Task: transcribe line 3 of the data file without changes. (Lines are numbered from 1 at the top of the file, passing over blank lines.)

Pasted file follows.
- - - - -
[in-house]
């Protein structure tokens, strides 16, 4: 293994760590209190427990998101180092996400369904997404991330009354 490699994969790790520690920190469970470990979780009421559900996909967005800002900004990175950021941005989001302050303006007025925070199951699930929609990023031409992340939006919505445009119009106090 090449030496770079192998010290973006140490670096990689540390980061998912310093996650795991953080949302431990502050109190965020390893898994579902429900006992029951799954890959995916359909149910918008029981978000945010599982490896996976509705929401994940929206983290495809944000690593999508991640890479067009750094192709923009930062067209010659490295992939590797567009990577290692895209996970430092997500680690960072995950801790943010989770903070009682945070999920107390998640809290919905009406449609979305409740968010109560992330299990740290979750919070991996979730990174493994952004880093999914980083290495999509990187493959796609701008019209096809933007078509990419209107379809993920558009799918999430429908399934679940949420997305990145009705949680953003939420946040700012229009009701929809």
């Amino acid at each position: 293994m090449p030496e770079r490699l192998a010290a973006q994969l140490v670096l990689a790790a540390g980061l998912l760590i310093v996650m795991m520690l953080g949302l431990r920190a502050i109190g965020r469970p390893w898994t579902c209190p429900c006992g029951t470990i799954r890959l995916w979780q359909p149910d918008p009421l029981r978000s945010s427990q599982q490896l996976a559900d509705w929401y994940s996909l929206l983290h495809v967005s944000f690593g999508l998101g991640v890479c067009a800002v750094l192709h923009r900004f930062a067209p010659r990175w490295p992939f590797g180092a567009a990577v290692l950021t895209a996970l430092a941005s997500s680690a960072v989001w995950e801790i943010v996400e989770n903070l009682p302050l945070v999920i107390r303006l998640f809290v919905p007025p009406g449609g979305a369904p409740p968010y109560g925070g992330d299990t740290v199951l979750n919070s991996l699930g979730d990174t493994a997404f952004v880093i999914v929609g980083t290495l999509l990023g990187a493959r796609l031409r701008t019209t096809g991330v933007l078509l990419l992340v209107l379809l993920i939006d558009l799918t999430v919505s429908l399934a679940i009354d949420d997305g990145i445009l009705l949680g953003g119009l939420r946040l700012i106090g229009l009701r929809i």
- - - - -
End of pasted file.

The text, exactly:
């Amino acid at each position: 293994m090449p030496e770079r490699l192998a010290a973006q994969l140490v670096l990689a790790a540390g980061l998912l760590i310093v996650m795991m520690l953080g949302l431990r920190a502050i109190g965020r469970p390893w898994t579902c209190p429900c006992g029951t470990i799954r890959l995916w979780q359909p149910d918008p009421l029981r978000s945010s427990q599982q490896l996976a559900d509705w929401y994940s996909l929206l983290h495809v967005s944000f690593g999508l998101g991640v890479c067009a800002v750094l192709h923009r900004f930062a067209p010659r990175w490295p992939f590797g180092a567009a990577v290692l950021t895209a996970l430092a941005s997500s680690a960072v989001w995950e801790i943010v996400e989770n903070l009682p302050l945070v999920i107390r303006l998640f809290v919905p007025p009406g449609g979305a369904p409740p968010y109560g925070g992330d299990t740290v199951l979750n919070s991996l699930g979730d990174t493994a997404f952004v880093i999914v929609g980083t290495l999509l990023g990187a493959r796609l031409r701008t019209t096809g991330v933007l078509l990419l992340v209107l379809l993920i939006d558009l799918t999430v919505s429908l399934a679940i009354d949420d997305g990145i445009l009705l949680g953003g119009l939420r946040l700012i106090g229009l009701r929809i």